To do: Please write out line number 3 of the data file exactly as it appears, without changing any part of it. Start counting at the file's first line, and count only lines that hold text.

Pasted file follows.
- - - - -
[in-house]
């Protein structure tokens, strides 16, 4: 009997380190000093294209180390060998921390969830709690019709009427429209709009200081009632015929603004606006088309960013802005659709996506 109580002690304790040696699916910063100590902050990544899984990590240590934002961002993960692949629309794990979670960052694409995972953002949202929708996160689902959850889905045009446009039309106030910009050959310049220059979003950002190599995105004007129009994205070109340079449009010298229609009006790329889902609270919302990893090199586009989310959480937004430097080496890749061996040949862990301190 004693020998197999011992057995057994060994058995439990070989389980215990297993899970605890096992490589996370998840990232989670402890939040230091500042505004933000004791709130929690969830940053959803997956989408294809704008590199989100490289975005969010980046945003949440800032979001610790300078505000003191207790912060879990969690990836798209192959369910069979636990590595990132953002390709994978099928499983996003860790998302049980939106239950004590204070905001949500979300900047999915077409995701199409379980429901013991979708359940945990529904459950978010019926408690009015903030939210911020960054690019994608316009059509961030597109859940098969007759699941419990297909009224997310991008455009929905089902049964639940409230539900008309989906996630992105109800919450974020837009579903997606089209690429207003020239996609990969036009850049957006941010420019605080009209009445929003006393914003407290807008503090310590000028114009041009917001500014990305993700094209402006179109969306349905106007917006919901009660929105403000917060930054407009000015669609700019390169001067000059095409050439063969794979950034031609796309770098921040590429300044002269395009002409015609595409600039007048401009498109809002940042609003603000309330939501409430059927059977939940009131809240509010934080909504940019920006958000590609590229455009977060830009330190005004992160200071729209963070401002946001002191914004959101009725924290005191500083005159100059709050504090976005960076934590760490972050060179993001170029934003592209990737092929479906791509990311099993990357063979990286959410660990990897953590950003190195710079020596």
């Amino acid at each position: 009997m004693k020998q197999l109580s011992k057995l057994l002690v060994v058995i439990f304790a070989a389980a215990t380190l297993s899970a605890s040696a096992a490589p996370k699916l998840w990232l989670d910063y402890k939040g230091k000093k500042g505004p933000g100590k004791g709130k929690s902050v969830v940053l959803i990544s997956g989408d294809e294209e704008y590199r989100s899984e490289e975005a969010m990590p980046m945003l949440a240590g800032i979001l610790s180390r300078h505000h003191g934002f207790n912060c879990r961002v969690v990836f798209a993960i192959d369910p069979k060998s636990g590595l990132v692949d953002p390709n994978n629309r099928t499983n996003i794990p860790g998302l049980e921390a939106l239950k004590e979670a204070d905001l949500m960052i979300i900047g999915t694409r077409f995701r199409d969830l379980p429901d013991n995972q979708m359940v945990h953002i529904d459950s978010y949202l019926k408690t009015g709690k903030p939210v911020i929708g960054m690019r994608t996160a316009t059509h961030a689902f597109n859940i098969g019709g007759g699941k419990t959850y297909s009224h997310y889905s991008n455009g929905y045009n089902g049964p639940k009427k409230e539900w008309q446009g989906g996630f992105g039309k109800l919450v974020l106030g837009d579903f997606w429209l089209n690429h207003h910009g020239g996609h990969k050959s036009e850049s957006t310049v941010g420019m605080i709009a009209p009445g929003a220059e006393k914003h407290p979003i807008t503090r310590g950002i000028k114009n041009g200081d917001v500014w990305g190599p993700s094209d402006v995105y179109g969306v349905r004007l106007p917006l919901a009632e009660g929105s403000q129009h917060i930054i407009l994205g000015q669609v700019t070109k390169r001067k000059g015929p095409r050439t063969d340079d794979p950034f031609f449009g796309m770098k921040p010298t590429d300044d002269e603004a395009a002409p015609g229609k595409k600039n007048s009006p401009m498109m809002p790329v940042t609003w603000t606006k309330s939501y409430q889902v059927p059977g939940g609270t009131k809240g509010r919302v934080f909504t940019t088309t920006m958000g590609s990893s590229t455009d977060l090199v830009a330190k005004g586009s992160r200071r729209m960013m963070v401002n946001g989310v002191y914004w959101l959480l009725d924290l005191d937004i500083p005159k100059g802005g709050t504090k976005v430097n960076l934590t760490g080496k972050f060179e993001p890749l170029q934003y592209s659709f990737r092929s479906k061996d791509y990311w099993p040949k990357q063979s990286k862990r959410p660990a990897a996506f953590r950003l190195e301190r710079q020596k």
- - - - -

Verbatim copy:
């Amino acid at each position: 009997m004693k020998q197999l109580s011992k057995l057994l002690v060994v058995i439990f304790a070989a389980a215990t380190l297993s899970a605890s040696a096992a490589p996370k699916l998840w990232l989670d910063y402890k939040g230091k000093k500042g505004p933000g100590k004791g709130k929690s902050v969830v940053l959803i990544s997956g989408d294809e294209e704008y590199r989100s899984e490289e975005a969010m990590p980046m945003l949440a240590g800032i979001l610790s180390r300078h505000h003191g934002f207790n912060c879990r961002v969690v990836f798209a993960i192959d369910p069979k060998s636990g590595l990132v692949d953002p390709n994978n629309r099928t499983n996003i794990p860790g998302l049980e921390a939106l239950k004590e979670a204070d905001l949500m960052i979300i900047g999915t694409r077409f995701r199409d969830l379980p429901d013991n995972q979708m359940v945990h953002i529904d459950s978010y949202l019926k408690t009015g709690k903030p939210v911020i929708g960054m690019r994608t996160a316009t059509h961030a689902f597109n859940i098969g019709g007759g699941k419990t959850y297909s009224h997310y889905s991008n455009g929905y045009n089902g049964p639940k009427k409230e539900w008309q446009g989906g996630f992105g039309k109800l919450v974020l106030g837009d579903f997606w429209l089209n690429h207003h910009g020239g996609h990969k050959s036009e850049s957006t310049v941010g420019m605080i709009a009209p009445g929003a220059e006393k914003h407290p979003i807008t503090r310590g950002i000028k114009n041009g200081d917001v500014w990305g190599p993700s094209d402006v995105y179109g969306v349905r004007l106007p917006l919901a009632e009660g929105s403000q129009h917060i930054i407009l994205g000015q669609v700019t070109k390169r001067k000059g015929p095409r050439t063969d340079d794979p950034f031609f449009g796309m770098k921040p010298t590429d300044d002269e603004a395009a002409p015609g229609k595409k600039n007048s009006p401009m498109m809002p790329v940042t609003w603000t606006k309330s939501y409430q889902v059927p059977g939940g609270t009131k809240g509010r919302v934080f909504t940019t088309t920006m958000g590609s990893s590229t455009d977060l090199v830009a330190k005004g586009s992160r200071r729209m960013m963070v401002n946001g989310v002191y914004w959101l959480l009725d924290l005191d937004i500083p005159k100059g802005g709050t504090k976005v430097n960076l934590t760490g080496k972050f060179e993001p890749l170029q934003y592209s659709f990737r092929s479906k061996d791509y990311w099993p040949k990357q063979s990286k862990r959410p660990a990897a996506f953590r950003l190195e301190r710079q020596k």